9 EU countries, including France, suffer credit rating downgrade

Rick Moran
For French President Nicholas Sarkozy, the news keeps getting worse. His re-election already in trouble, France received a body blow when S&P downgraded their AAA credit rating along with 9 other EU countries.

This makes France's already troubled banking sector more of a problem, while it delivers a blow to the EU bailout mechanism, the European Financial Stability Facility (EFSF). Money from that fund will now be more expensive, putting in jeapordy the entire bailout plan for those nations on the brink of default.

The Telegraph:

Since France is responsible for 20.4pc of the EFSF, it is likely the "big bazooka" bail-out fund will itself lose its AAA credit rating too. Borrowing costs for the fund, and the countries it is tasked with supporting, could rise while the chances of it being leveraged from €440bn to €1 trillion are likely to be crushed.

The five PIIGS countries - Portugal, Italy, Ireland, Greece and Spain - together have €186bn of bonds and bills maturing in the first three months of 2012. The EFSF's remaining AAA countries could only guarantee around €290bn of debt of which €140bn is already earmarked for agreed bail-outs.

Just a day after Mario Draghi, the Presi­dent of the European Central Bank, heralded "tentative" signs of economic stab­i­lisation, S&P lowered the long-term ratings on Italy, Spain, Portugal and Cyprus by two notches, raising their debt-refinancing costs. Portugal and Cyprus were cut to junk status, while Austria also lost its AAA rating.

While the Netherlands, Finland and Luxembourg retained their AAA ratings, they were among 14 eurozone countries - also including France, Italy and Spain - that S&P put on "negative outlook", implying a one-in-three chance of a downgrade. Only Germany and Slovakia were "stable".

S&P said the downgrades were "primarily driven by our assessment that the policy initiatives that have been taken by European policy-makers in recent weeks may be insufficient to fully address ongoing systemic stresses in the eurozone".

In other words, kicking the can down the road just doesn't cut it anymore. Talks aimed at giving the EU unprecented powers to intervene in budget and tax decisions in individual member countries is going slowly and not making much progress. Without that authority, it is likely that several countries - including Greece, Italy, and Portugal - will default.


For French President Nicholas Sarkozy, the news keeps getting worse. His re-election already in trouble, France received a body blow when S&P downgraded their AAA credit rating along with 9 other EU countries.

This makes France's already troubled banking sector more of a problem, while it delivers a blow to the EU bailout mechanism, the European Financial Stability Facility (EFSF). Money from that fund will now be more expensive, putting in jeapordy the entire bailout plan for those nations on the brink of default.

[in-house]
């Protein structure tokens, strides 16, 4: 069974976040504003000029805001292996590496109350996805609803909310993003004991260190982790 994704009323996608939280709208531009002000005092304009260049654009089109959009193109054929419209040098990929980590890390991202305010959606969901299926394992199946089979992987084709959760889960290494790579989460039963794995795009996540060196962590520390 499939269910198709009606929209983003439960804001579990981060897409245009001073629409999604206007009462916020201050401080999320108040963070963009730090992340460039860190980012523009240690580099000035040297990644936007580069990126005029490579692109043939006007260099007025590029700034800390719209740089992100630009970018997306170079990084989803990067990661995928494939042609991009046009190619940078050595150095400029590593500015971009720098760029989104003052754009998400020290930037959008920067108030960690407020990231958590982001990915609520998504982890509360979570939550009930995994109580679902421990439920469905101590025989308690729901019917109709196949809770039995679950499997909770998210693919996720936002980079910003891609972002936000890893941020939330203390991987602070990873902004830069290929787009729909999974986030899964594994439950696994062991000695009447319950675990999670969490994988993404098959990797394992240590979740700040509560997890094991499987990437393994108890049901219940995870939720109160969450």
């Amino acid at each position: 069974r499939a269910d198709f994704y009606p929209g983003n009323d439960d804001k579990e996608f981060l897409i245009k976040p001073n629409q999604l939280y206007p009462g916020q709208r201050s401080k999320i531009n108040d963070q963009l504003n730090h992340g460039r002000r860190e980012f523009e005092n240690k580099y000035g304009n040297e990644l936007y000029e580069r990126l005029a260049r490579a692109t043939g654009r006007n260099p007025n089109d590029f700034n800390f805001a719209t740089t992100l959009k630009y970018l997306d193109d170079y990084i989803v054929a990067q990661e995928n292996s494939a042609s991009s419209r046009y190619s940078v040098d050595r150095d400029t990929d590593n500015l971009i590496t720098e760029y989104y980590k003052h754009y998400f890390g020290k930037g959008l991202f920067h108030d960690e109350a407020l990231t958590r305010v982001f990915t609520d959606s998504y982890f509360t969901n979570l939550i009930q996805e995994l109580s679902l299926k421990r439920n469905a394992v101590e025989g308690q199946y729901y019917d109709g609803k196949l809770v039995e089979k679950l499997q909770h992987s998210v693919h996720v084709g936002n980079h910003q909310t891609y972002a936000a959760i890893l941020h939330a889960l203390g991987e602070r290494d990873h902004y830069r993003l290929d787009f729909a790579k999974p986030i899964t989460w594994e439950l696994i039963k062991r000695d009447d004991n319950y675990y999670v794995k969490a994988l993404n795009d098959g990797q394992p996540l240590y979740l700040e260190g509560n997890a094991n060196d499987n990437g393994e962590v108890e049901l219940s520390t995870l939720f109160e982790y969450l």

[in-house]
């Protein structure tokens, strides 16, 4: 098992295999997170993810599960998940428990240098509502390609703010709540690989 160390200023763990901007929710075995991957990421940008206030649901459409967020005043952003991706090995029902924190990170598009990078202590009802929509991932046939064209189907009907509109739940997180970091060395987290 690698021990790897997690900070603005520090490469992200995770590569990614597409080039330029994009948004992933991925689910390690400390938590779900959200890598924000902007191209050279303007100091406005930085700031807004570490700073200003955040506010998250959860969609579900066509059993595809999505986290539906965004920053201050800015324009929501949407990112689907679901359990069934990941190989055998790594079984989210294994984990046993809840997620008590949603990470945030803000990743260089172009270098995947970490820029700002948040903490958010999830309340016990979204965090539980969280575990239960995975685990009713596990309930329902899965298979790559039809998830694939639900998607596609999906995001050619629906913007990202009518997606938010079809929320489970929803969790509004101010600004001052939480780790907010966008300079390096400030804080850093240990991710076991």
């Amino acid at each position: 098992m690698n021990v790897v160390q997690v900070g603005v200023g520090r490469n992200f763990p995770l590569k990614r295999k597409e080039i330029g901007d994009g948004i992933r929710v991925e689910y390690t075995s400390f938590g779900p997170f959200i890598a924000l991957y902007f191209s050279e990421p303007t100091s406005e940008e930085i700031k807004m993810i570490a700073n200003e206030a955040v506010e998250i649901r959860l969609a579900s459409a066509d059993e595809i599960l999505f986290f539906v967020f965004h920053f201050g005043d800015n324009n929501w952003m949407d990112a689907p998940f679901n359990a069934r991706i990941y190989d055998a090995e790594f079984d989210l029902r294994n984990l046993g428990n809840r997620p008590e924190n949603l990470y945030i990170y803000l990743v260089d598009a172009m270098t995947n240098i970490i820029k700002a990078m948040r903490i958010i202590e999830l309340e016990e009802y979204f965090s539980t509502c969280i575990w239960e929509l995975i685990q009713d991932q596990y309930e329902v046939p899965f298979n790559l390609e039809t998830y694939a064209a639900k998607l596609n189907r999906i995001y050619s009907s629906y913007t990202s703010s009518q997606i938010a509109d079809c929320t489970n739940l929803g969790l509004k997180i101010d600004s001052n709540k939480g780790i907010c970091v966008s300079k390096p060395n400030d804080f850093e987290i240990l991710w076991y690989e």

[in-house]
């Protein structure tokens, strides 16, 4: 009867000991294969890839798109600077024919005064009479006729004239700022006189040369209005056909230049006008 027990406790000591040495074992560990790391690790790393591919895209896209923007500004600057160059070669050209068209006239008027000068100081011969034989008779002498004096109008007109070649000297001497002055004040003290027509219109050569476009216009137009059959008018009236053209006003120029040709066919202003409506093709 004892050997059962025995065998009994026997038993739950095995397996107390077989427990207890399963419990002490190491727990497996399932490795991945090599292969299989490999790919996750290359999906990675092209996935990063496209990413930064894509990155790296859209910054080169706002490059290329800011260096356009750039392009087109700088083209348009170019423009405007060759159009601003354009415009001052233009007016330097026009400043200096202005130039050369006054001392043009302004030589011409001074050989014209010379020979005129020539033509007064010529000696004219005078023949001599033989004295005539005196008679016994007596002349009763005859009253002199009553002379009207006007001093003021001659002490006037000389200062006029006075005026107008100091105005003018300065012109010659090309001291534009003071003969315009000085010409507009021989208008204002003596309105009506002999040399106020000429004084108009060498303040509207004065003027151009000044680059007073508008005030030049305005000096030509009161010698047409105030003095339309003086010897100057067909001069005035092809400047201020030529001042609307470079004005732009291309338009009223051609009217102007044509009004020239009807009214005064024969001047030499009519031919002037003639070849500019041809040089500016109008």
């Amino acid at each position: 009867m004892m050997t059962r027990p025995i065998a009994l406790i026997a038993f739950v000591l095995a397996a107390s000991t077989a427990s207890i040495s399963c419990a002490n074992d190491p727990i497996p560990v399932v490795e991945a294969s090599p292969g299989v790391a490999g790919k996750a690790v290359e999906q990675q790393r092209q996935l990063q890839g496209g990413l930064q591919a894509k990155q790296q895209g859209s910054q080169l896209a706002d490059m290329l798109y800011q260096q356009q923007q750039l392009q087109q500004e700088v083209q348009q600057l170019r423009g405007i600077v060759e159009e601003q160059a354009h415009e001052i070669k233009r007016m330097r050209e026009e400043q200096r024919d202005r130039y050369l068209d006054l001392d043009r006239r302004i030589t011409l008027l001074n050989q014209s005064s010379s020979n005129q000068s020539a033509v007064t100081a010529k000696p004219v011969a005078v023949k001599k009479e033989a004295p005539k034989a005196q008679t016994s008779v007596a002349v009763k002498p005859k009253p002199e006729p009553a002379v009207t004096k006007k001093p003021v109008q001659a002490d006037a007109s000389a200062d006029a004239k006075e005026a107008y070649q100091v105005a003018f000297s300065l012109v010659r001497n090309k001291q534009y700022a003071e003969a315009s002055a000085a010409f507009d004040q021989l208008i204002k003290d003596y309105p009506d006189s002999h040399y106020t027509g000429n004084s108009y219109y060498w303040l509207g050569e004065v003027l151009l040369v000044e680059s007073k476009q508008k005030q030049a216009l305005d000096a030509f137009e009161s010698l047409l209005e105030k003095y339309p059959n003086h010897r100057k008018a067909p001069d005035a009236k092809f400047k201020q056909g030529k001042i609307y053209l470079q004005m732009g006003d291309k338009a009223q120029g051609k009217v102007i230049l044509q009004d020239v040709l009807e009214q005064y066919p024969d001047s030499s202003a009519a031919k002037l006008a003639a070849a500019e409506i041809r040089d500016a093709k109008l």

The Telegraph:

Since France is responsible for 20.4pc of the EFSF, it is likely the "big bazooka" bail-out fund will itself lose its AAA credit rating too. Borrowing costs for the fund, and the countries it is tasked with supporting, could rise while the chances of it being leveraged from €440bn to €1 trillion are likely to be crushed.

The five PIIGS countries - Portugal, Italy, Ireland, Greece and Spain - together have €186bn of bonds and bills maturing in the first three months of 2012. The EFSF's remaining AAA countries could only guarantee around €290bn of debt of which €140bn is already earmarked for agreed bail-outs.

Just a day after Mario Draghi, the Presi­dent of the European Central Bank, heralded "tentative" signs of economic stab­i­lisation, S&P lowered the long-term ratings on Italy, Spain, Portugal and Cyprus by two notches, raising their debt-refinancing costs. Portugal and Cyprus were cut to junk status, while Austria also lost its AAA rating.

While the Netherlands, Finland and Luxembourg retained their AAA ratings, they were among 14 eurozone countries - also including France, Italy and Spain - that S&P put on "negative outlook", implying a one-in-three chance of a downgrade. Only Germany and Slovakia were "stable".

S&P said the downgrades were "primarily driven by our assessment that the policy initiatives that have been taken by European policy-makers in recent weeks may be insufficient to fully address ongoing systemic stresses in the eurozone".

In other words, kicking the can down the road just doesn't cut it anymore. Talks aimed at giving the EU unprecented powers to intervene in budget and tax decisions in individual member countries is going slowly and not making much progress. Without that authority, it is likely that several countries - including Greece, Italy, and Portugal - will default.